College  |  May 3, 2019  |  Winnie Sun

Winnie Sun’s quick & easy guide to repaying student loans

What you’ll learn
  • The difference between federal and private loans
  • How to figure out how much to borrow
  • How to calculate your future student loan payments

A big part of my job is helping families make smart decisions about paying for college. I always advise starting with free money like college scholarships and grants, but if you’re thinking about taking out a student loan, the first thing you should know is that you’ll have to pay it back with interest. Here’s everything you need to know.

Understand what student loans are

When comparing federal loans vs private loans, the key difference is that federal loans are provided by the government and private loans are provided by banks, credit unions, and other financial institutions.

Each has its own student loan eligibility criteria, application process, and terms and conditions. As a rule of thumb, it’s best to get as much federal financial aid as you can before applying for private student loans.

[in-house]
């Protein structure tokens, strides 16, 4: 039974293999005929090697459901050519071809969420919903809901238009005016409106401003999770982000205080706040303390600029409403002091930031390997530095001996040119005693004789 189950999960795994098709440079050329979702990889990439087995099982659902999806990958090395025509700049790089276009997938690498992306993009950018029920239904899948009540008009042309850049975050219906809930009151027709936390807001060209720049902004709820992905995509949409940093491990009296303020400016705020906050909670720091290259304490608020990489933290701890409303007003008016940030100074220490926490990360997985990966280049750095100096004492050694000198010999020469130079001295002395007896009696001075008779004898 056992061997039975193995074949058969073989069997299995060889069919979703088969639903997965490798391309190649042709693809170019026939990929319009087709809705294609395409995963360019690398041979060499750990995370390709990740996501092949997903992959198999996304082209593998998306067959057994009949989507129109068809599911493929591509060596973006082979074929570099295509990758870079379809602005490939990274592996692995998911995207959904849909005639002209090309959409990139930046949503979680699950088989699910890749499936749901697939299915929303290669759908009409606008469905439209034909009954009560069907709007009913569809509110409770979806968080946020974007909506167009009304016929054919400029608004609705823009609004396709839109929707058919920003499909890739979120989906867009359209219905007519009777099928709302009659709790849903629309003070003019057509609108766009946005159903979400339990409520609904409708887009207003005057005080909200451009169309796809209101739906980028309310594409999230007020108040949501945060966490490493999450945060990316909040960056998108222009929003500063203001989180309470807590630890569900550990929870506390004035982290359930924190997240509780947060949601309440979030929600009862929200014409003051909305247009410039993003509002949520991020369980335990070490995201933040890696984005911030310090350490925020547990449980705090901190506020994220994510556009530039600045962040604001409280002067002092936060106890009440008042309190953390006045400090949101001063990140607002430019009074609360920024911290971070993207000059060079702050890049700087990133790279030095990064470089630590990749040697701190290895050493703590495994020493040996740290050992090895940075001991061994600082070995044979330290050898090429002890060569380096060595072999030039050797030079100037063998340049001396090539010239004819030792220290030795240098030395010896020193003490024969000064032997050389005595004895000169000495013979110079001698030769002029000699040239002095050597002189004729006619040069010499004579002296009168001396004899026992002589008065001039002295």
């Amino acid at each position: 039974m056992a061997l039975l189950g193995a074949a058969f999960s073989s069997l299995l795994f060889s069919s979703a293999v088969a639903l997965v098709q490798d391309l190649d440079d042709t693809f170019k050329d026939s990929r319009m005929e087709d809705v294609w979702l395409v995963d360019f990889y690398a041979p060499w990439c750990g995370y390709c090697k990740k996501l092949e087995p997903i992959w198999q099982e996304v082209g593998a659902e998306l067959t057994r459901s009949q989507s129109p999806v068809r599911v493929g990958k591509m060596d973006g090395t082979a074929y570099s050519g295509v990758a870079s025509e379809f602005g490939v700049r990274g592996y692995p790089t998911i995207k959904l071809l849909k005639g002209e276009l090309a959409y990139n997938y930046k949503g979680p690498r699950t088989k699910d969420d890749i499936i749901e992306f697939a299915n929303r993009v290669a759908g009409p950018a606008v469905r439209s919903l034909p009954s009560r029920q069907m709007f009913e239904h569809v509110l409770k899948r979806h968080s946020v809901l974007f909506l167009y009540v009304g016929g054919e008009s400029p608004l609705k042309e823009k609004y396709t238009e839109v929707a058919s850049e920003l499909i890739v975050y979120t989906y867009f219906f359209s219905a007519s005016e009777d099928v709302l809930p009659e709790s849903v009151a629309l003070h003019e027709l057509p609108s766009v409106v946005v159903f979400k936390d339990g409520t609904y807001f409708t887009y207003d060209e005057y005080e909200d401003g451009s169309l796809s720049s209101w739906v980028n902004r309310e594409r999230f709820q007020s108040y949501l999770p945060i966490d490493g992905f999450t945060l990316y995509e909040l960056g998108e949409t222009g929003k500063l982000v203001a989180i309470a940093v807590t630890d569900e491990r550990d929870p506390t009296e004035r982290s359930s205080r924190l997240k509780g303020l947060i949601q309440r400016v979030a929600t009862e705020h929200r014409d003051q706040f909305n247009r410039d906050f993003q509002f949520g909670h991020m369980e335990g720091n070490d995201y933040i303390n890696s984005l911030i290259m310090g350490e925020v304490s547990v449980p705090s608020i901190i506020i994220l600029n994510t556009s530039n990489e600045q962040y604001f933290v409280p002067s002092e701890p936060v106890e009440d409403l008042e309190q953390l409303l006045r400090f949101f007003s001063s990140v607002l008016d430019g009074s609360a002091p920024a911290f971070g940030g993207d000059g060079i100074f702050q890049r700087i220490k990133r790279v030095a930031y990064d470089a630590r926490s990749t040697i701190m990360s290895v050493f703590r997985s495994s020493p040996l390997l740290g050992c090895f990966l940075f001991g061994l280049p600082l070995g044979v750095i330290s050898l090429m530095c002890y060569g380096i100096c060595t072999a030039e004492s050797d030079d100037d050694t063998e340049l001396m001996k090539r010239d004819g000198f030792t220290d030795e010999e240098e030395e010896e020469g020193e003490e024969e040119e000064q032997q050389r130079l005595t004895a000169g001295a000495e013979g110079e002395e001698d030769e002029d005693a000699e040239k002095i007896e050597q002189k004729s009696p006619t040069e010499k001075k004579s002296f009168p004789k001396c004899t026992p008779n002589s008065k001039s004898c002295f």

Figure out how much you’ll owe

If you choose to take out a student loan, your total student loan debt should never exceed what you expect to make in the first year of your post-college job. Do some research and find out what other graduates in your field are earning and how well they’re able to manage their loan payments.

Use a student loan repayment calculator to help estimate what your monthly student loan amount will be. Remember, you'll need to pay back student loans whether you graduate or not—so make sure you're ready to give it your all at college.

Get proactive about paying, if you can

Unsubsidized federal and private student loans usually accrue interest while you're still in school. You can get ahead by making interest payments in school.

If you don't pay off the interest before graduating, it will be added to your original loan amounts. This is called capitalization. Consider using your holiday or birthday money, or even funds you earn from a part-time job, to pay off the interest while you’re in school.

Do what’s best for you

At the end of the day, a student loan is a personal choice, but one that may impact you for years to come. Before you borrow, it's important to understand how loans work so you'll feel ready to make the right choice for you.

footnote Sallie Mae does not provide, and these materials are not meant to convey financial, tax, or legal advice. Sallie Mae makes no claims about the accuracy or adequacy of this information. These materials may not reflect Sallie Mae’s view or endorsement. Consult your own financial advisor, tax advisor, or attorney about your specific circumstances. Reproduction without explicit permission is prohibited.

footnote Please note, Winnie Sun was compensated by Sallie Mae for this article but the views and opinions expressed herein are her own.